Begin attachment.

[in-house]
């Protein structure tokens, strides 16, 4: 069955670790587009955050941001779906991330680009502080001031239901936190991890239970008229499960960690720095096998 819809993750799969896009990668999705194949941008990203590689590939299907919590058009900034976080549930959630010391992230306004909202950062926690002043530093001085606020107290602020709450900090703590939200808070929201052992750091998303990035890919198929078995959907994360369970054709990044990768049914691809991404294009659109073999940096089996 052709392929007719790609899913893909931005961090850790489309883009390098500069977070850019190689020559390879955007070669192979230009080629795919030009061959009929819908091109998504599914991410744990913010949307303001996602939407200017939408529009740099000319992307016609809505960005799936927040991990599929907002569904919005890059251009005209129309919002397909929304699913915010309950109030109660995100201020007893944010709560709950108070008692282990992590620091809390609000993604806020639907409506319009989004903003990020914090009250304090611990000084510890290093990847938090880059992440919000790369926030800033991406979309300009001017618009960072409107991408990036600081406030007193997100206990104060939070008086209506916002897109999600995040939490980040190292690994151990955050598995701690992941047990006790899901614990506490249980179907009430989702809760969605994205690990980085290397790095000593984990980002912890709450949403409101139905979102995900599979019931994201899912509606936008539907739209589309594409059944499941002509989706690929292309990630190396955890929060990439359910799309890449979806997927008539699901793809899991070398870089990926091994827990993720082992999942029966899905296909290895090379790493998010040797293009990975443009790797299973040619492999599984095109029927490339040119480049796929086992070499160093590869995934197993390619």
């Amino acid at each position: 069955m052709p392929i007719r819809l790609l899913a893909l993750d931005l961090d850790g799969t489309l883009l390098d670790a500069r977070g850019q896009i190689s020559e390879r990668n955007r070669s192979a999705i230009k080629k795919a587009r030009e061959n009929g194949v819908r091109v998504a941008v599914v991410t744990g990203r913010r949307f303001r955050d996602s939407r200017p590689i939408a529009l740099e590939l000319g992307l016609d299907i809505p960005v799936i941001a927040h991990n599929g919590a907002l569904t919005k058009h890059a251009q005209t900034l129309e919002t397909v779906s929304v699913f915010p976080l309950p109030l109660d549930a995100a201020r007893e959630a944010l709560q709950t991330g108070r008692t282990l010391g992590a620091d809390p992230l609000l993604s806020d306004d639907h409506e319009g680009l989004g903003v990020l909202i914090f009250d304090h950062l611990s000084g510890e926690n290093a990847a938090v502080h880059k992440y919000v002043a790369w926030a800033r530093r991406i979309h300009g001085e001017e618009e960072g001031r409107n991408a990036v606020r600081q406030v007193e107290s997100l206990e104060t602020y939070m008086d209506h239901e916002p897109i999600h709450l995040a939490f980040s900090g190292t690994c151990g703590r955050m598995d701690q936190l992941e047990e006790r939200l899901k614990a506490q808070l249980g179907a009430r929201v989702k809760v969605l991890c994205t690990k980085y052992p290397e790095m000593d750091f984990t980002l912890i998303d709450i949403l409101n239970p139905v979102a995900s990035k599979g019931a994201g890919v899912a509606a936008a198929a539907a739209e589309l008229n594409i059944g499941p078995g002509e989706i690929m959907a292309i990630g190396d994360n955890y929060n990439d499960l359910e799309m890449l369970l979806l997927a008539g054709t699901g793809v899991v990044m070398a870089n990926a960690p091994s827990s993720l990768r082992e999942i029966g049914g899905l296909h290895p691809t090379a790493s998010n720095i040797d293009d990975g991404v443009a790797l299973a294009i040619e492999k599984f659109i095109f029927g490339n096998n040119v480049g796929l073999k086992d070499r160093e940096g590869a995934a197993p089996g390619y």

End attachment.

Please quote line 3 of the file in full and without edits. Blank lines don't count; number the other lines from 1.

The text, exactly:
């Amino acid at each position: 069955m052709p392929i007719r819809l790609l899913a893909l993750d931005l961090d850790g799969t489309l883009l390098d670790a500069r977070g850019q896009i190689s020559e390879r990668n955007r070669s192979a999705i230009k080629k795919a587009r030009e061959n009929g194949v819908r091109v998504a941008v599914v991410t744990g990203r913010r949307f303001r955050d996602s939407r200017p590689i939408a529009l740099e590939l000319g992307l016609d299907i809505p960005v799936i941001a927040h991990n599929g919590a907002l569904t919005k058009h890059a251009q005209t900034l129309e919002t397909v779906s929304v699913f915010p976080l309950p109030l109660d549930a995100a201020r007893e959630a944010l709560q709950t991330g108070r008692t282990l010391g992590a620091d809390p992230l609000l993604s806020d306004d639907h409506e319009g680009l989004g903003v990020l909202i914090f009250d304090h950062l611990s000084g510890e926690n290093a990847a938090v502080h880059k992440y919000v002043a790369w926030a800033r530093r991406i979309h300009g001085e001017e618009e960072g001031r409107n991408a990036v606020r600081q406030v007193e107290s997100l206990e104060t602020y939070m008086d209506h239901e916002p897109i999600h709450l995040a939490f980040s900090g190292t690994c151990g703590r955050m598995d701690q936190l992941e047990e006790r939200l899901k614990a506490q808070l249980g179907a009430r929201v989702k809760v969605l991890c994205t690990k980085y052992p290397e790095m000593d750091f984990t980002l912890i998303d709450i949403l409101n239970p139905v979102a995900s990035k599979g019931a994201g890919v899912a509606a936008a198929a539907a739209e589309l008229n594409i059944g499941p078995g002509e989706i690929m959907a292309i990630g190396d994360n955890y929060n990439d499960l359910e799309m890449l369970l979806l997927a008539g054709t699901g793809v899991v990044m070398a870089n990926a960690p091994s827990s993720l990768r082992e999942i029966g049914g899905l296909h290895p691809t090379a790493s998010n720095i040797d293009d990975g991404v443009a790797l299973a294009i040619e492999k599984f659109i095109f029927g490339n096998n040119v480049g796929l073999k086992d070499r160093e940096g590869a995934a197993p089996g390619y």